In a first embodiment of the present invention, let σd (p)≡1; i.e., .sub.σd =1d =d. Numerical computation of fd is done using the standard approach that is widely used for convolution and backprojection-type algorithms, e.g., F. Natterer, The Mathematics of Computerized Tomography, J. Wiley & Sons, New York (1986). In place of d, the function dε is computed from Eq. (2) with replaced by .sub.ε, where .sub.ε is the Radon transform of the function .sub.ε =*W.sub.ε. Here W.sub.ε is a sequence of mollifiers used to smooth (average) f over a small distance ε and that satisfy the following properties:
(a) W.sub.ε (x) is a radial function, W.sub.ε (x)=W.sub.ε (|χ|);
(b) W.sub.ε (x)=0, |χ|≧ε; and
(c) W.sub.ε (χ)=ε-2 W1 (χ/ε), ∫.sub.|χ|≦1 W1 (χ)dχ=1.
Property (b) is not mandatory for the standard (global) convolution and backprojection algorithms, but is required for the local reconstruction algorithm.
It can be shown that ##EQU3## Thus, the kernel w.sub.ε is computed first with the above formulas and then the local pseudolocal tomography function dε (x) is computed.
The function dε (x) is sufficient for obtaining a preliminary image of the discontinuity curve Γ of the original object f. The preliminary image is then sharpened by further processing, which also produces the values of the jumps, or discontinuities. This processing is discussed below.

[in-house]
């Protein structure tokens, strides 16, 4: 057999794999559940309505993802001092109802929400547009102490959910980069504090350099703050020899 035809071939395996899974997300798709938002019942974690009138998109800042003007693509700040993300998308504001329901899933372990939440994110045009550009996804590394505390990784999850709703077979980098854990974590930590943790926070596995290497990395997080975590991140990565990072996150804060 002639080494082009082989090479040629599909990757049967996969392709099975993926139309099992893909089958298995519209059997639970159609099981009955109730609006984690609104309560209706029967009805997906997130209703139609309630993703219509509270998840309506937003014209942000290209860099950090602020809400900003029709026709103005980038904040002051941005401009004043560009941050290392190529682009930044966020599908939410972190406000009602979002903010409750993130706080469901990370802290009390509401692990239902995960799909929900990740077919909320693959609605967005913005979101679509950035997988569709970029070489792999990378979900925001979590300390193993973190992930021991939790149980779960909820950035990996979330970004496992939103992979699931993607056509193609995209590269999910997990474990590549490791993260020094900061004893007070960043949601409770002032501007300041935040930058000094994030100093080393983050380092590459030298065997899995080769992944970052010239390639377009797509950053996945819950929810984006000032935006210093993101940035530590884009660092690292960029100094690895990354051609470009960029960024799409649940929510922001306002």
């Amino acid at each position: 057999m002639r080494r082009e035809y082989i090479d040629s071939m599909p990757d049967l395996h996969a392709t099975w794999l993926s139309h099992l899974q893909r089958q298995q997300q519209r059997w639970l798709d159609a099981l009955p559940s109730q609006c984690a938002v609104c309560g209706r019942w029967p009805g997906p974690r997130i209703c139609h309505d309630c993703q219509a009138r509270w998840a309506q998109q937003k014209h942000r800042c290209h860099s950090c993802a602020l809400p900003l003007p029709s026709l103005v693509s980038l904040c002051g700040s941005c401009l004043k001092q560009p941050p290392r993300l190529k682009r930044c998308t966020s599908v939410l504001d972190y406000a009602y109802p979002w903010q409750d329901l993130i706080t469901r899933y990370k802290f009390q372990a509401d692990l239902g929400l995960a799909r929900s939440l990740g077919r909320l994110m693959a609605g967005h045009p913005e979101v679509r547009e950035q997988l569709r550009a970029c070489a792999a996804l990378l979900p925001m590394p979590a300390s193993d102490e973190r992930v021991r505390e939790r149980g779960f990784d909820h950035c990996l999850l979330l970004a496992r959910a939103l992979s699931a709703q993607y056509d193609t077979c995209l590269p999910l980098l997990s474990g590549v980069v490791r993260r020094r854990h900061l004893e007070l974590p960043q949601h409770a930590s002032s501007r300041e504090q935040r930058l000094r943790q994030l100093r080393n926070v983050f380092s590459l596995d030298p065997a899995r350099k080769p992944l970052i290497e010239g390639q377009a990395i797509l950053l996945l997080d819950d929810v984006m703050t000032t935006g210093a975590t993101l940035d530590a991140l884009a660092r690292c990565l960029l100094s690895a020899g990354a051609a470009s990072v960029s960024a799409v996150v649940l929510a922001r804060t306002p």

In order to investigate the behavior of dε (x) in a neighborhood of x0 .di-elect cons.Γ, the coordinate system is changed so that the origin coincides with x0 ; the x1 -axis becomes perpendicular to Γ at x0, and the x2 -axis becomes tangent to Γ at x0. Fix a point (x'1,x'2), x'1 =γd, x'2 =0,γ.di-elect cons.R. This point is located at a distance γd from the point x0 and, for different γ, runs over the line perpendicular to Γ at x0. Then, ##EQU4## where q,q>0, is fixed, Dą(x0)=ą(x0)-∓(x0), ##EQU5##
Here, ą(x0) are limiting values of f(x) as f approaches the point x0 at the discontinuity curve Γ from different sides. The physical meaning of Dą(x0)=ą(x0)-∓(x0) is the value of the density jump. By definition ψ(-γ)=-ψ(γ), γ>0, and note that ∫R Wq (t)dt=1. Then ##EQU6## and n+ is the unit normal to Γ at the point x0.
Since ψ(t) is a monotonically decreasing function on (0,∞), ψq (γ) has a global maximum at a point γ=γ0, 0<γ0 ≦q. Since ψq is odd, it has a global minimum at a point γ=γ0. Thus, for a sufficiently small d, dε (x0 +γdn+) as a function of γ, has a local maximum and minimum at points ąγ0. For each x define Φ(x) as a difference of values of local maximum of dε and a local minimum of dε in γ0 d neighborhood of x. The above mentioned properties of dε imply that the function Φ(x) has local maxima (in the direction transversal to Γ) at the points of Γ. Moreover, this yields the optimal step size of the grid hopt >γ0 d, and the jump of the original function f at the point x0 can be computed from Φ(x0) by the normalized formula ##EQU7##